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Monday, April 22, 2024
NEWS  |  CAMPUS

UF Law has its most diverse class in the last five years

Diversity remains a goal for students and faculty alike

First-year international law student Winxin Feng stands outside UF Levin College of Law on Sunday, Jan. 28, 2024.
First-year international law student Winxin Feng stands outside UF Levin College of Law on Sunday, Jan. 28, 2024.

The Levin College of Law Class of 2026 has seen an increase in diversity among its student body.

The Class of 2026 had 3,987 applications and admitted 680 students. Of the 180 students who accepted their spots in the class, 53% are women, and 36% come from various racial and ethnic backgrounds, according to UF Law’s entering class profile. About 13.8% of applicants identified as LGBTQ+. 

The law school has consistently increased the acceptance of students from a wide range of backgrounds. In 2022, the incoming class’ overall diversity was about 33% and the Class of 2019 had 29% diversity. 

Race and ethnic identity are self-reported by applicants. In 2023, 1,811 applicants to the college identified as being part of a racial or ethnic minority. 

Whitney Smith is the assistant dean for messaging and outreach for the Levin College of Law. In an email, she wrote UF Law ensures all applicants are treated equally and have “excellent credentials from a wide range of backgrounds.” 

“UF Law graduates go on to serve populations across the state, nation and globe,” she wrote. “Enrolling and educating students who come from all walks of life and with a variety of viewpoints means that our graduates will be able to better serve communities across the globe.” 

The law school aims to protect its inclusivity. All students are supported throughout their careers at the school, Smith said. Resources like networking opportunities and a full-time, on-site mental health counselor help ensure students from all backgrounds feel welcome at the college, she added. 

“We are committed to ensuring every student is respected at UF Law,” Smith wrote. “We will continue to foster a community that is built on trust.” 

Shayna Schulman, a 24-year-old UF Law student, is completing her J.D. and pursuing a career in litigation. She believes having students from various backgrounds is important to bring new perspectives to the classroom. 

“When we’re talking about a legal concept, it’s really helpful to have different people engaging in the conversation because they might bring up a point that you never thought of,” Schulman said.

Organizations such as UF Law Association for Women and the Caribbean Law Students Association help provide a space for students to share those perspectives and be supported during their time in the college.

Schulman is involved with UF Law Association for Women and found a welcoming community, she said.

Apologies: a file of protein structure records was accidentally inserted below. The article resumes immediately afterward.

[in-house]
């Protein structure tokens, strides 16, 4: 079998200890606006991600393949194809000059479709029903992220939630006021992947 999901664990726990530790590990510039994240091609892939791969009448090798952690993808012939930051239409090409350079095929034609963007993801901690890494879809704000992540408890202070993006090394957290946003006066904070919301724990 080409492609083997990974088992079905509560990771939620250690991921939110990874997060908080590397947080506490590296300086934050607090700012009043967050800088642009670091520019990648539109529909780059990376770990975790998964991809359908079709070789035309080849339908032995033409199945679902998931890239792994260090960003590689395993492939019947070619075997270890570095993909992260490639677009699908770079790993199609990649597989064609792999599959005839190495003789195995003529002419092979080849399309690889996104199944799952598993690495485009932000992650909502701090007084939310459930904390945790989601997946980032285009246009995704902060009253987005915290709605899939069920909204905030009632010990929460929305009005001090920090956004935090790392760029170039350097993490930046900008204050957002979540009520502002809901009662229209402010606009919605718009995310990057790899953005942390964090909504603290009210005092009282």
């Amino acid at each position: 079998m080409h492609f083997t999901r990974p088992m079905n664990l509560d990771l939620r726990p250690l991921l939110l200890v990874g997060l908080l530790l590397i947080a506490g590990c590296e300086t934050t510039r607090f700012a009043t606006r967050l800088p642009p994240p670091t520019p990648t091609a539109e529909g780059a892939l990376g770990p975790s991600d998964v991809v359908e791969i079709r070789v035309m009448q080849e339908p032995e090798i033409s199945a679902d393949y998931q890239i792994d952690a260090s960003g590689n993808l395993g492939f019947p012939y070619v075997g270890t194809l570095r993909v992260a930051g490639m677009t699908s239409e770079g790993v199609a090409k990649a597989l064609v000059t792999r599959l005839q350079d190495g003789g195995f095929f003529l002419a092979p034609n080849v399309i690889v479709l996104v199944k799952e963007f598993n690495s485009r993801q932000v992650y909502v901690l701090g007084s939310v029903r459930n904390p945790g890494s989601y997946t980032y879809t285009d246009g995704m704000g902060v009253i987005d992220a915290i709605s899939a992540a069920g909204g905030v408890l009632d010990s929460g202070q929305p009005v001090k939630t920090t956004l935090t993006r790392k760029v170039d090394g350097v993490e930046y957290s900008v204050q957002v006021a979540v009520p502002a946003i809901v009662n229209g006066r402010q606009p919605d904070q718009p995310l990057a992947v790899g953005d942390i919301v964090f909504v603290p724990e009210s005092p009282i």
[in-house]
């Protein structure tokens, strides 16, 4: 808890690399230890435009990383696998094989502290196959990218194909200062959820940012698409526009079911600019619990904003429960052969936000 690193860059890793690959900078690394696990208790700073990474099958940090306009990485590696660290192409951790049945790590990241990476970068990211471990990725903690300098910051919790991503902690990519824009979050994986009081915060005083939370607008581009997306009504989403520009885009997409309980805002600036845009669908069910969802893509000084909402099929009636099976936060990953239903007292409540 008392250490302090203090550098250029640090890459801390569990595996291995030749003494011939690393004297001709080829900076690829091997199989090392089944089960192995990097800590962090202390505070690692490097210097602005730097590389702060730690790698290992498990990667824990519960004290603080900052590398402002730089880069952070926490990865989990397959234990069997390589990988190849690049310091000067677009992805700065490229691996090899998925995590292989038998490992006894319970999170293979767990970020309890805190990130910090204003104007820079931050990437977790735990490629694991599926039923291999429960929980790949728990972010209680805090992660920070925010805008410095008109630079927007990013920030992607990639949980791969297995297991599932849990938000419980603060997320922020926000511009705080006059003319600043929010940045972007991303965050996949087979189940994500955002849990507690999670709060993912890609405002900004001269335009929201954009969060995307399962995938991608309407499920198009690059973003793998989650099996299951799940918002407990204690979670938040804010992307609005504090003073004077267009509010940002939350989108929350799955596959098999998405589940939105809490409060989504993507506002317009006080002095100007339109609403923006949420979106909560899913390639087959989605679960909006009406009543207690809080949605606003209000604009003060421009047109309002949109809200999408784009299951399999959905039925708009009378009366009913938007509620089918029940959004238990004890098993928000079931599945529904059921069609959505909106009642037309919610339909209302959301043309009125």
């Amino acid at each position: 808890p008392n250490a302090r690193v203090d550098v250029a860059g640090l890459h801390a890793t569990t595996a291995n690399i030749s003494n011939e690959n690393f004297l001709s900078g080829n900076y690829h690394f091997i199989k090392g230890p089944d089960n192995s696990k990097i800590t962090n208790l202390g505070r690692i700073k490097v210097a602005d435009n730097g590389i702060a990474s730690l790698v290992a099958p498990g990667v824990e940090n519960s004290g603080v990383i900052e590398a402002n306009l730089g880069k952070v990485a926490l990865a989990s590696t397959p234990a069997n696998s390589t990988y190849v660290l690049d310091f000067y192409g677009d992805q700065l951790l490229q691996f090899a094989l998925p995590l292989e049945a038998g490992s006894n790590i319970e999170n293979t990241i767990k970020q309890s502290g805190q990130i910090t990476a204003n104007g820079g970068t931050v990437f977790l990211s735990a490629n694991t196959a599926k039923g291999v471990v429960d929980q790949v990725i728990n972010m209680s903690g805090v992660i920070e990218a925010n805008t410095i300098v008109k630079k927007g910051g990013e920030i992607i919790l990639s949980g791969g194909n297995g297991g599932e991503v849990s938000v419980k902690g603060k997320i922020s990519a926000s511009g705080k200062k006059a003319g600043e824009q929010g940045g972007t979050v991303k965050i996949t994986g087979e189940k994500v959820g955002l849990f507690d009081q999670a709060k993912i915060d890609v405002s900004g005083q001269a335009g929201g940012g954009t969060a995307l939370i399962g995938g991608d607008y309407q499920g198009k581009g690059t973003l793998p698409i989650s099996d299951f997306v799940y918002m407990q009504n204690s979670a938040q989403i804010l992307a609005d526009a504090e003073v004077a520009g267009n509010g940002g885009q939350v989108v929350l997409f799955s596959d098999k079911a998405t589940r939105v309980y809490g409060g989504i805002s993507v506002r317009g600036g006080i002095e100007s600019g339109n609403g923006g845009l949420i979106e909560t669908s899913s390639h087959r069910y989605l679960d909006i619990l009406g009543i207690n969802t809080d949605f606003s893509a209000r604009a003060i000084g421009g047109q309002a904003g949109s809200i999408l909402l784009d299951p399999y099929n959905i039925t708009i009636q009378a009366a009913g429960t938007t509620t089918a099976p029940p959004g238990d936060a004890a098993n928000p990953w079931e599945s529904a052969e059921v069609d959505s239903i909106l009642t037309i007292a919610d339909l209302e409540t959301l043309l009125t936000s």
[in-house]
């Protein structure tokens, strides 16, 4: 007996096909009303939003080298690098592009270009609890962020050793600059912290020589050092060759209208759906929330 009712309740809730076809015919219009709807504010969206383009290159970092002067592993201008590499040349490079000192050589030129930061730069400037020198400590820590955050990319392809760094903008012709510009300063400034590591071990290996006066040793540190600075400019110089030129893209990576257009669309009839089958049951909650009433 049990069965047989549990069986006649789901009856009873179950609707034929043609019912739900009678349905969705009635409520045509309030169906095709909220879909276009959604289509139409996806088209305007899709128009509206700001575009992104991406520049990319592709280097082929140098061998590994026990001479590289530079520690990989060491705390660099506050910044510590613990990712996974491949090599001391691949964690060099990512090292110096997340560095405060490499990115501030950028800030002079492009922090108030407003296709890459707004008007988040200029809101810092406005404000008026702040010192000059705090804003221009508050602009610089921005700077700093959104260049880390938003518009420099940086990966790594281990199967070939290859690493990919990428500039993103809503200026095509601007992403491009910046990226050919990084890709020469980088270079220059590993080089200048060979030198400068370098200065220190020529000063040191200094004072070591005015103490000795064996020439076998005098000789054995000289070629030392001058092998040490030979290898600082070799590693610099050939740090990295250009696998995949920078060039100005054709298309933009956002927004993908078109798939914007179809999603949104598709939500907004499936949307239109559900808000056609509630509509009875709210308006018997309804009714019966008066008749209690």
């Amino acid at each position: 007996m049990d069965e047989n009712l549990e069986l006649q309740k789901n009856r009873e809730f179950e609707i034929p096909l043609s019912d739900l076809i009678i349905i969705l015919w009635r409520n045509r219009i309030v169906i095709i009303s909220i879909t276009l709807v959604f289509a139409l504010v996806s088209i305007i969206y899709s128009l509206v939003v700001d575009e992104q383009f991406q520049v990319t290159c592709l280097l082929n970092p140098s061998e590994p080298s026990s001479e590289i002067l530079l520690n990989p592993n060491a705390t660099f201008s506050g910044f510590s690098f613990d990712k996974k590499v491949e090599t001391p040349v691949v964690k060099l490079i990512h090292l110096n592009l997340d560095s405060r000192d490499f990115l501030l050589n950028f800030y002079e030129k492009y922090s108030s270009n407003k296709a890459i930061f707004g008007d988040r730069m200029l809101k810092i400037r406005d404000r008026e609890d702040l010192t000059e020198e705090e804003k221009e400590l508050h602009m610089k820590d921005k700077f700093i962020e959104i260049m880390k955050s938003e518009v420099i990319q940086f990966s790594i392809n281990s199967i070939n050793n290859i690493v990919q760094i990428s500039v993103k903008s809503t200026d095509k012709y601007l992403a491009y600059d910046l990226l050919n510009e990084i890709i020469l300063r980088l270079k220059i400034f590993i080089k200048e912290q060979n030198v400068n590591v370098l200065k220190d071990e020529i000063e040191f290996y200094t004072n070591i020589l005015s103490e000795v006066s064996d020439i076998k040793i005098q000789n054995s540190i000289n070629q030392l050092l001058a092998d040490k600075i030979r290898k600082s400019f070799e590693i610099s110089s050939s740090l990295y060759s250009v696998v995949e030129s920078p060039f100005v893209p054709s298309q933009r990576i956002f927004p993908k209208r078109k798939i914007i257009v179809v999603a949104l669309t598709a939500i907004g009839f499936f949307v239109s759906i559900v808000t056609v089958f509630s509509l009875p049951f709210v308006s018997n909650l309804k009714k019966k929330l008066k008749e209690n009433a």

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“It’s a good environment to have everyone together,” she said. 

Diversity among students should also be reflected in the school’s faculty, Schulman said. 

“A lot of my professors are women,” she said. “To go to them to get career advice can be really helpful.”

Katiuska Scovino, a 24-year-old UF Law student, is a member of the First Generation Professionals Society at UF Law. She said having a more diverse class can be beneficial to students, not only professionally but socially. 

“If you have a very homogenous group of people attending law school,” Scovino said, “you’re most likely going to have a very homogenous group of people enforcing laws and effectuating change in society.” 

However, the conversation of diversity goes beyond UF Law. Scovino believes there is a broader issue of representation beyond admissions and in the legal field. Factors such as systemic racism and socioeconomic status can limit more students from applying, she said. 

“I think law school admissions could make more of an effort to give out … scholarships and do their best to recruit members of the community,” Scovino said.

Scovino doesn’t know of any formal initiatives UF Law has in place to increase diversity. Most engagement with diverse students comes from student-run organizations like FGPS. 

The college’s goal is to “achieve excellence in educating professionals” and prepare lawyers to serve the public, according to its mission statement. With more students able to reflect the nation’s diversity in the college, UF Law aims to continue its mission. 

Inclusivity goes beyond just showing that a student is diverse just through race; it’s also about “giving students that space to talk about their experiences, as opposed to just shutting down all conversation about diversity,” Scovino said. 

Contact Delia Rose Sauer at drosesauer@alligator.org. Follow her on X @_delia_rose_.


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Delia Rose Sauer

Delia Rose Sauer is a second-year journalism major and the graduate & professional school reporter for The Alligator. In her free time, she loves drawing, crocheting and exploring music genres.


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